Singaporean consumer price inflation accelerates slightly in December, likely to rise higher in 2020
Canadian existing home sales rise in August, home prices likely to grow further
Canadian national existing home sales rose 1.4 percent sequentially in August. In the meantime, sales growth for July was upwardly revised to 4 percent, giving an additional touch of positivity to the report. Sales rose more than half of local markets, with a strong 18.2 percent gain in Winnipeg topping the chart.
In B.C., sales rose 3.2 percent, underpinned by gains in Vancouver and Fraser Valley. In the former, sales rose 15 percent year-on-year, supported by falling mortgage rates. In the Prairies, sales came in flat in Alberta, with a gain in Calgary, countered by falls in Edmonton and other markets. Sales came in higher in Saskatchewan while Winnipeg’s healthy gain rose 15.5 percent in Manitoba.
Sales growth in Ontario continued with its recent strong trend, rising 1.7 percent. Sales in Toronto rose modestly by 0.9 percent. Nevertheless, year-on-year sales in Toronto came in higher at 12.8 percent in August, underpinned by stronger activity in the single-detached market.
Sales rose 0.4 percent sequentially in Quebec, but rose at an even more impressive 10.9 percent year-on-year, buoyed by a solid economy and decent affordability conditions. It was a softer month in more the volatile Atlantic Provinces, as sales fell in Newfoundland and Labrador. National new listings rose 1.1 percent sequentially in August, stimulated by gains in Alberta and B.C.
Sales-to new listings ratios show that markets continue to be relatively tight in Quebec, Nova Scotia, and Ontario. In the latter Province, markets are tighter outside of Toronto. Conditions are especially tight in Ottawa and London. On the contrary, markets are looser in Alberta, Saskatchewan and Newfoundland and Labrador.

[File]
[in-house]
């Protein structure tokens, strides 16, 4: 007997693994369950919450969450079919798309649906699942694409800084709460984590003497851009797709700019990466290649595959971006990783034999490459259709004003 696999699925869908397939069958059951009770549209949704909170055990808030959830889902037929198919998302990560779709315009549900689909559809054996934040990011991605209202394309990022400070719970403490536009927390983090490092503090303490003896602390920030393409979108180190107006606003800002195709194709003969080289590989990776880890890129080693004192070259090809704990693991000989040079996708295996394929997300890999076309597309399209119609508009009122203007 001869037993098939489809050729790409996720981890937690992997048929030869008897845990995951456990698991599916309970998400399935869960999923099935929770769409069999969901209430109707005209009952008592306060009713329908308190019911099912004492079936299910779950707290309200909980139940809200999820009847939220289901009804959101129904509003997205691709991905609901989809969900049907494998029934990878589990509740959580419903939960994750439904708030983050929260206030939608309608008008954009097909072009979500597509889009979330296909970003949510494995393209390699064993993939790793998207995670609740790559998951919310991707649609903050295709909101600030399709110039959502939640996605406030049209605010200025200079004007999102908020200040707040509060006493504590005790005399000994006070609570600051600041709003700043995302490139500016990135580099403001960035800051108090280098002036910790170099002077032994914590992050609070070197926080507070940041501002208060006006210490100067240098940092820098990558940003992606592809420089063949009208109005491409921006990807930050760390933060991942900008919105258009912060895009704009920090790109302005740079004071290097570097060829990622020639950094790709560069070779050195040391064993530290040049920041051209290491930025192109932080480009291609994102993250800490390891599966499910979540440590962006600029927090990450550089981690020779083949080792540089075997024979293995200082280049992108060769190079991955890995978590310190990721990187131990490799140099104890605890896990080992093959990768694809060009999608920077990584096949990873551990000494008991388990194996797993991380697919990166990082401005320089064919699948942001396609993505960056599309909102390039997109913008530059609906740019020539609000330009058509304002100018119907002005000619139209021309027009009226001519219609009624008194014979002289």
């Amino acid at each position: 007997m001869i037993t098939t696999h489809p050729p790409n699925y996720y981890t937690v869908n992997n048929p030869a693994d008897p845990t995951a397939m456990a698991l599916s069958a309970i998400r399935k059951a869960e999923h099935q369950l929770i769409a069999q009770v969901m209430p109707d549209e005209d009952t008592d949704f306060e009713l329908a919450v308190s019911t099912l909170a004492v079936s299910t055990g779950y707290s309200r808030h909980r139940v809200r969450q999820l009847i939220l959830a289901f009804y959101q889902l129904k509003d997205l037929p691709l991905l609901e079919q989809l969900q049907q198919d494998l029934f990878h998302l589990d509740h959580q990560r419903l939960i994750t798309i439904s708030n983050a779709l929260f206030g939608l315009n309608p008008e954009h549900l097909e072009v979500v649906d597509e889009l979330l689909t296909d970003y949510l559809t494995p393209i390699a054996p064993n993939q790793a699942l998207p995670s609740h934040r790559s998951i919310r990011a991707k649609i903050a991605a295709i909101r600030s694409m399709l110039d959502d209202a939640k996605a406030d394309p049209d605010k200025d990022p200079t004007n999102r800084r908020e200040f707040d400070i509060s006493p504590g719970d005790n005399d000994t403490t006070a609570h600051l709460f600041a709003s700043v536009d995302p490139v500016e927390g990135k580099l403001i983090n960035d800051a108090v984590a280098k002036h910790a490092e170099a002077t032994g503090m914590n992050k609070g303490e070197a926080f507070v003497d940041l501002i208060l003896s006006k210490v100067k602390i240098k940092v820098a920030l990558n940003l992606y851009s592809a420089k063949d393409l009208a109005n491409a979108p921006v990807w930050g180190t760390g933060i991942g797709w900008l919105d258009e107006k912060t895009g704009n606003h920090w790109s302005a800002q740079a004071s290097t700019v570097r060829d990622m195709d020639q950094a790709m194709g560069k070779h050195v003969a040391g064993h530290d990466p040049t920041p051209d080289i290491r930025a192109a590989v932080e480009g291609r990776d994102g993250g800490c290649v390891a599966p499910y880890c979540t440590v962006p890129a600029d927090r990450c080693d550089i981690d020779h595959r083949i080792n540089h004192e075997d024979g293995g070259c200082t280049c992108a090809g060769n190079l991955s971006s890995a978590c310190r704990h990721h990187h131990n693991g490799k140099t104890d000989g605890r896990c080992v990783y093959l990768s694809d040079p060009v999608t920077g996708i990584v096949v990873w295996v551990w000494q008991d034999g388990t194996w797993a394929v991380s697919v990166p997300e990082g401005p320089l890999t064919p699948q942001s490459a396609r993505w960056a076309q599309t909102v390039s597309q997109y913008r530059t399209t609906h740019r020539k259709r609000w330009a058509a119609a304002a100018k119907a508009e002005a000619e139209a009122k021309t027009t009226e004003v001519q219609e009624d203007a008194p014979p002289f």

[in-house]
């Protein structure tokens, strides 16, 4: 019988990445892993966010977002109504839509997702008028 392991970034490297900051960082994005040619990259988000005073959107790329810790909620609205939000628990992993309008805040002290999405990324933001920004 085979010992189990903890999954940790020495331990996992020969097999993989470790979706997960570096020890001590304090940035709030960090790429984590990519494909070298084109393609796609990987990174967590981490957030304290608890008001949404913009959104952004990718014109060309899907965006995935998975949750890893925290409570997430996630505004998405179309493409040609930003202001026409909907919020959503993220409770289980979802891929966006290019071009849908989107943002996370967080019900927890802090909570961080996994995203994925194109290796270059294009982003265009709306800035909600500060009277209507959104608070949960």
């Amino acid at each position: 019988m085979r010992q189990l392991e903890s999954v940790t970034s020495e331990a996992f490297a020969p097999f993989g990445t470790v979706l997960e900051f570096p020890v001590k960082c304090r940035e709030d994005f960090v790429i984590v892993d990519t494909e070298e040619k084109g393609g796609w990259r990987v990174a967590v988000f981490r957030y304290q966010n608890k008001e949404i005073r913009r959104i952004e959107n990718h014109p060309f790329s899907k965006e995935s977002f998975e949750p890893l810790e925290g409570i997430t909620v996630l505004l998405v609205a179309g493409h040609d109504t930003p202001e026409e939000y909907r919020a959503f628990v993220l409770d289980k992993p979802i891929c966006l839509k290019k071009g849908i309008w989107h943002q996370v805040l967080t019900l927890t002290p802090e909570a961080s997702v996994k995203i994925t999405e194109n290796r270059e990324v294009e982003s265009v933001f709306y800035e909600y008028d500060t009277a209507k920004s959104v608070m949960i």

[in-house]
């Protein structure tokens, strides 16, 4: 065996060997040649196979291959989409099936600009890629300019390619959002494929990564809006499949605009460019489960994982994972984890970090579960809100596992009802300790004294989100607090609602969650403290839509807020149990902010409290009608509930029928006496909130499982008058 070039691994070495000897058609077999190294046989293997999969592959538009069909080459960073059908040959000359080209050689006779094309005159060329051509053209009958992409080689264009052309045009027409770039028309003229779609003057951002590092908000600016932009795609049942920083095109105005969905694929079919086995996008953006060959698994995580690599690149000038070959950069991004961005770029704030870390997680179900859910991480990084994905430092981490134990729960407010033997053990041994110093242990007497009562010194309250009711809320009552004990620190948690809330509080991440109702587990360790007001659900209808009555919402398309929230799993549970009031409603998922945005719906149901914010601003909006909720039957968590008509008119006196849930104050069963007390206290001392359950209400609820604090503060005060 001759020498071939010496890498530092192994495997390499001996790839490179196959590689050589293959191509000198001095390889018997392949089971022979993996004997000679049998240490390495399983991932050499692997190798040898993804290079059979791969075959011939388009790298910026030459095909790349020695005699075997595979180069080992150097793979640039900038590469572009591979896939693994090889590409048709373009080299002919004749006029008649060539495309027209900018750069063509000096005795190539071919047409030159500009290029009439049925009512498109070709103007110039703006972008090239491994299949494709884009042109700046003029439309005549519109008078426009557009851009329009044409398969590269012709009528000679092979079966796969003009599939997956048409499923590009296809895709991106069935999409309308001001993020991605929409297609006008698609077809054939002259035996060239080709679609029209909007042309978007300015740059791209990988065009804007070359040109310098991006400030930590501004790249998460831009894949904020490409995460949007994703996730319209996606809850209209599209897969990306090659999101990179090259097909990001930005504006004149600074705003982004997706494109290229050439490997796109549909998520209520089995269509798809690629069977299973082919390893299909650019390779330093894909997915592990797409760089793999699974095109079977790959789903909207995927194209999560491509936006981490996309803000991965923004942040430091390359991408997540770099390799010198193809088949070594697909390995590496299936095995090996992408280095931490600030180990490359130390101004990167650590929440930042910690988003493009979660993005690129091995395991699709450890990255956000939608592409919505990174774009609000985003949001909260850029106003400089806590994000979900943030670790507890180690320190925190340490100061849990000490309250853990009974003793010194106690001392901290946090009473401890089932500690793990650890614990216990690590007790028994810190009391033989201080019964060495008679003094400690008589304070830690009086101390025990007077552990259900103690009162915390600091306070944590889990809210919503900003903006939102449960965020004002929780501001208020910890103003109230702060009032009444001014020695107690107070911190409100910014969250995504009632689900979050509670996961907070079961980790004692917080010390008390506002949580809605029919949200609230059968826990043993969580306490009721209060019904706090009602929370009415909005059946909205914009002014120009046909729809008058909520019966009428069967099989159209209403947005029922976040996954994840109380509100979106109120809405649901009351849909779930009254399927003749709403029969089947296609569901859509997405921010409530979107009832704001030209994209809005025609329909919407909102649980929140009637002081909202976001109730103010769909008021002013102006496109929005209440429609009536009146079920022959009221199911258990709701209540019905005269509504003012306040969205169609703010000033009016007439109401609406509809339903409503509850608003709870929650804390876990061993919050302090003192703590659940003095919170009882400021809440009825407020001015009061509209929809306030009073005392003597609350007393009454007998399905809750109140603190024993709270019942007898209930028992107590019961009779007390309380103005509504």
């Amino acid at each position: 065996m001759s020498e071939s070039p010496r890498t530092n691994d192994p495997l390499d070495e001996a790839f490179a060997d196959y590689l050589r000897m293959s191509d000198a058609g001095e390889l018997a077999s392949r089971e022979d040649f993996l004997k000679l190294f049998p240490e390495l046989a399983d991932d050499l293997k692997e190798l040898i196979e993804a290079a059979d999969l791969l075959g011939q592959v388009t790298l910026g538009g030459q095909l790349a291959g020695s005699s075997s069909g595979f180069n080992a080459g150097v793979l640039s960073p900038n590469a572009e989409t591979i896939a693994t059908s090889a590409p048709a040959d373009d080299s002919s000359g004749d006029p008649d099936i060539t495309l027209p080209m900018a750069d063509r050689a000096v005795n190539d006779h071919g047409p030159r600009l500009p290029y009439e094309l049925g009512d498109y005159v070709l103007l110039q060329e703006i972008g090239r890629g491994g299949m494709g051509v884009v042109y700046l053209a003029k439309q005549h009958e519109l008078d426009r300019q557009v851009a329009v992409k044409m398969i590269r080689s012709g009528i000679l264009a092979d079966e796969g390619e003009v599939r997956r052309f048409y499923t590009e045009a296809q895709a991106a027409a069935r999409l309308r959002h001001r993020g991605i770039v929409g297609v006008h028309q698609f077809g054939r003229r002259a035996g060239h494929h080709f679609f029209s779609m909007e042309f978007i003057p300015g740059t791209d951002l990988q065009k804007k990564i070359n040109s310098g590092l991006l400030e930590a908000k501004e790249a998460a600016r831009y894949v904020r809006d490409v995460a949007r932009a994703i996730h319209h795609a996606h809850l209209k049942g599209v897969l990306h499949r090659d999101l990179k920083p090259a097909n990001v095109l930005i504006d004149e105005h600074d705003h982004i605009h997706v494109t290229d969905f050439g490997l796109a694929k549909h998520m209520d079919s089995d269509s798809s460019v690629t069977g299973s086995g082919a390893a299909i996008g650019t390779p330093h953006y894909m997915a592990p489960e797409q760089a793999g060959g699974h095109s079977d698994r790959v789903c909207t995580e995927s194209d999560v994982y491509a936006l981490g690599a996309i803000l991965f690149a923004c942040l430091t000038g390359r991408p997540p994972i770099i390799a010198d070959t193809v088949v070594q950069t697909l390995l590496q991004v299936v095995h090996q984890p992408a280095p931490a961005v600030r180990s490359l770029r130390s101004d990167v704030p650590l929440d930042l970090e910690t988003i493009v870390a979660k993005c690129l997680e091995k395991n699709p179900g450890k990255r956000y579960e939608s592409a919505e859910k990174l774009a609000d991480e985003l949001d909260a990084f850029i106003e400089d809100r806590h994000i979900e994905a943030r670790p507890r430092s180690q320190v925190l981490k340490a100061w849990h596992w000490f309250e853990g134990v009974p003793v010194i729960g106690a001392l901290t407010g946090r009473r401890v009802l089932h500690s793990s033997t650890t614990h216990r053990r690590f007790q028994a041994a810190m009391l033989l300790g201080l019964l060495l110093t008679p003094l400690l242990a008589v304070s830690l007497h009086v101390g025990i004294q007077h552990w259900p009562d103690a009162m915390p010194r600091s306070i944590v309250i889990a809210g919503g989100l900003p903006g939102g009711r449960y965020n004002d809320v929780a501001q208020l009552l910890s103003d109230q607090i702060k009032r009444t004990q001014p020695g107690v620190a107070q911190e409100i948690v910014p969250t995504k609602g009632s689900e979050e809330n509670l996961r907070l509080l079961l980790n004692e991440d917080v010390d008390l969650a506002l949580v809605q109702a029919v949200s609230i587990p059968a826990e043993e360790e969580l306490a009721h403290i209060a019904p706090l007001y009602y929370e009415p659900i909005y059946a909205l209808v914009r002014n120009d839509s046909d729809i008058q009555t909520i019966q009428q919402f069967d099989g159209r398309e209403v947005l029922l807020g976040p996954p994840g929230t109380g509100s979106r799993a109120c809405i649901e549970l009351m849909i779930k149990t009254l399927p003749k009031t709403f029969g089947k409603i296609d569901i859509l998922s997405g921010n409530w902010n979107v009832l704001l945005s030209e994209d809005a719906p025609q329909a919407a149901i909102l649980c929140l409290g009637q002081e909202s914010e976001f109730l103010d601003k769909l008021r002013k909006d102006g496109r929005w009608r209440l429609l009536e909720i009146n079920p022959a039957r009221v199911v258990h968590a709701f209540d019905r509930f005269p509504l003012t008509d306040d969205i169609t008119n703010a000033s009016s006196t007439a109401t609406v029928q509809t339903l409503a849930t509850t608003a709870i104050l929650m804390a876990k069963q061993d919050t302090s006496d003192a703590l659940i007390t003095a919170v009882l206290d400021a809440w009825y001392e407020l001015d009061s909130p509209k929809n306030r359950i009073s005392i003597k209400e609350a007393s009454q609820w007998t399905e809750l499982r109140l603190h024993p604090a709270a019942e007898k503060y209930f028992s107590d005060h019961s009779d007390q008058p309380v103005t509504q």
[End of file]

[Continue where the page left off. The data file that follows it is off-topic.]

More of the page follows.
The average home price rose 0.7 percent sequentially in July, marking the sixth straight monthly gain. On a year-on-year basis, prices rose 3.9 percent, driven by gains in Ontario and Quebec. Markedly, average prices are higher year-on-year in B.C. for the first-time early 2018, underpinned by less drag from Vancouver. The quality-adjusted MLS home price index also rose year-on-year in August, coming in at 0.9 percent.
“As activity has improved, housing markets across the country have become tighter. This suggests that further growth in home prices is likely, although affordability challenges in Toronto, Vancouver and some surrounding regions should cap gains in these markets”, said TD Economics in a research report.
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